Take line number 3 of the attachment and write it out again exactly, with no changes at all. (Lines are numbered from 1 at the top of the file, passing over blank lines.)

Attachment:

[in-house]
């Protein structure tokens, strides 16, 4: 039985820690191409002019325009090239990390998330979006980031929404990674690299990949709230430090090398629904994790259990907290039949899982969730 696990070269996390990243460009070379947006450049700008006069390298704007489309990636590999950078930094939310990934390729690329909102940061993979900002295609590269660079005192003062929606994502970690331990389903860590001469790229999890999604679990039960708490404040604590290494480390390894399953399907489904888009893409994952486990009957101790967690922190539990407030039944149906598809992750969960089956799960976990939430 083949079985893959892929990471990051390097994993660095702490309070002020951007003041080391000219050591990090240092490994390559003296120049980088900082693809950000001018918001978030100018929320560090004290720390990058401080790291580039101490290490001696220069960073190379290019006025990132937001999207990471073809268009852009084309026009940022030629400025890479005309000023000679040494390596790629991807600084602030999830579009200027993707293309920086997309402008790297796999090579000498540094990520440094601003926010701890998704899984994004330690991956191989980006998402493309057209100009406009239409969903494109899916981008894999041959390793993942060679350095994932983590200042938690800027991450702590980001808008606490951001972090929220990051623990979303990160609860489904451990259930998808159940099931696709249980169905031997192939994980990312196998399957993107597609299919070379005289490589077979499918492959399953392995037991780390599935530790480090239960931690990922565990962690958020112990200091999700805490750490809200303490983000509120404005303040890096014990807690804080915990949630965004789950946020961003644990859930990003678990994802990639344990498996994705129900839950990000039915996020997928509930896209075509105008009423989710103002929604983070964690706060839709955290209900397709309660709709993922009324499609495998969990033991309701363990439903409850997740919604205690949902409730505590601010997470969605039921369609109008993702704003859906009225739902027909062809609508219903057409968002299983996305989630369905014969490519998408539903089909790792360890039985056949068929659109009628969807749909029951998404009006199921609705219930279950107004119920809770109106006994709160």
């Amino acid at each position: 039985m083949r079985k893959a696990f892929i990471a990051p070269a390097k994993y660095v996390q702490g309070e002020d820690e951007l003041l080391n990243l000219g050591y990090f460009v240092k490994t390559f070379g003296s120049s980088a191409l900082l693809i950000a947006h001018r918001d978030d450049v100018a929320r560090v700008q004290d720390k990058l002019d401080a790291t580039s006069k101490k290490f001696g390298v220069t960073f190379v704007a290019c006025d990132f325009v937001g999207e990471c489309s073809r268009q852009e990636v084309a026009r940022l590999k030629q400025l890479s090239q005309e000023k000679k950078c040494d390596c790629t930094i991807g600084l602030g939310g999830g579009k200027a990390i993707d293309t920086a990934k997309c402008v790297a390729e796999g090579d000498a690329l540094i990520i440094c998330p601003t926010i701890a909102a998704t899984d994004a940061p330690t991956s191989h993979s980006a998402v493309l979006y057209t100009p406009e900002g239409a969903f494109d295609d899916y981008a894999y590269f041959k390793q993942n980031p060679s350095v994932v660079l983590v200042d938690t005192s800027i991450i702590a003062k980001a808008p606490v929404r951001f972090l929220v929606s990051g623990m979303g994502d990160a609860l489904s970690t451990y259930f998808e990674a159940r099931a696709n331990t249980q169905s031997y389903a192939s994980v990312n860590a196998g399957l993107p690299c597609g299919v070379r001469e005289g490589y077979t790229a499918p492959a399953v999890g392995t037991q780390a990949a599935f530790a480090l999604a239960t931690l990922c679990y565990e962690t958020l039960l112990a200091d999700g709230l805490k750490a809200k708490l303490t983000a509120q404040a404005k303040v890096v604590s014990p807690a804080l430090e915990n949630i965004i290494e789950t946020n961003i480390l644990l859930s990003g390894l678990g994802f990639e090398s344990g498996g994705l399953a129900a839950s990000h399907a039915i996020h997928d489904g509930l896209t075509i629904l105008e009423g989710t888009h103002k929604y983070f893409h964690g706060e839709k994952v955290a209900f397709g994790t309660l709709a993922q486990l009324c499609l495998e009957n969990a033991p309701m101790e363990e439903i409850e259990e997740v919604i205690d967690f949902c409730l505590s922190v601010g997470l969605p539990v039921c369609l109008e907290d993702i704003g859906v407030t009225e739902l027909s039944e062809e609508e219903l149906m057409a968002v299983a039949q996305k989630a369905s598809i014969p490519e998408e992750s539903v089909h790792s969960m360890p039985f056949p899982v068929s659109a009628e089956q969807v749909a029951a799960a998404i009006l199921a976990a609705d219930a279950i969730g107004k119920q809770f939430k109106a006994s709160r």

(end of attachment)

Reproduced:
């Amino acid at each position: 039985m083949r079985k893959a696990f892929i990471a990051p070269a390097k994993y660095v996390q702490g309070e002020d820690e951007l003041l080391n990243l000219g050591y990090f460009v240092k490994t390559f070379g003296s120049s980088a191409l900082l693809i950000a947006h001018r918001d978030d450049v100018a929320r560090v700008q004290d720390k990058l002019d401080a790291t580039s006069k101490k290490f001696g390298v220069t960073f190379v704007a290019c006025d990132f325009v937001g999207e990471c489309s073809r268009q852009e990636v084309a026009r940022l590999k030629q400025l890479s090239q005309e000023k000679k950078c040494d390596c790629t930094i991807g600084l602030g939310g999830g579009k200027a990390i993707d293309t920086a990934k997309c402008v790297a390729e796999g090579d000498a690329l540094i990520i440094c998330p601003t926010i701890a909102a998704t899984d994004a940061p330690t991956s191989h993979s980006a998402v493309l979006y057209t100009p406009e900002g239409a969903f494109d295609d899916y981008a894999y590269f041959k390793q993942n980031p060679s350095v994932v660079l983590v200042d938690t005192s800027i991450i702590a003062k980001a808008p606490v929404r951001f972090l929220v929606s990051g623990m979303g994502d990160a609860l489904s970690t451990y259930f998808e990674a159940r099931a696709n331990t249980q169905s031997y389903a192939s994980v990312n860590a196998g399957l993107p690299c597609g299919v070379r001469e005289g490589y077979t790229a499918p492959a399953v999890g392995t037991q780390a990949a599935f530790a480090l999604a239960t931690l990922c679990y565990e962690t958020l039960l112990a200091d999700g709230l805490k750490a809200k708490l303490t983000a509120q404040a404005k303040v890096v604590s014990p807690a804080l430090e915990n949630i965004i290494e789950t946020n961003i480390l644990l859930s990003g390894l678990g994802f990639e090398s344990g498996g994705l399953a129900a839950s990000h399907a039915i996020h997928d489904g509930l896209t075509i629904l105008e009423g989710t888009h103002k929604y983070f893409h964690g706060e839709k994952v955290a209900f397709g994790t309660l709709a993922q486990l009324c499609l495998e009957n969990a033991p309701m101790e363990e439903i409850e259990e997740v919604i205690d967690f949902c409730l505590s922190v601010g997470l969605p539990v039921c369609l109008e907290d993702i704003g859906v407030t009225e739902l027909s039944e062809e609508e219903l149906m057409a968002v299983a039949q996305k989630a369905s598809i014969p490519e998408e992750s539903v089909h790792s969960m360890p039985f056949p899982v068929s659109a009628e089956q969807v749909a029951a799960a998404i009006l199921a976990a609705d219930a279950i969730g107004k119920q809770f939430k109106a006994s709160r």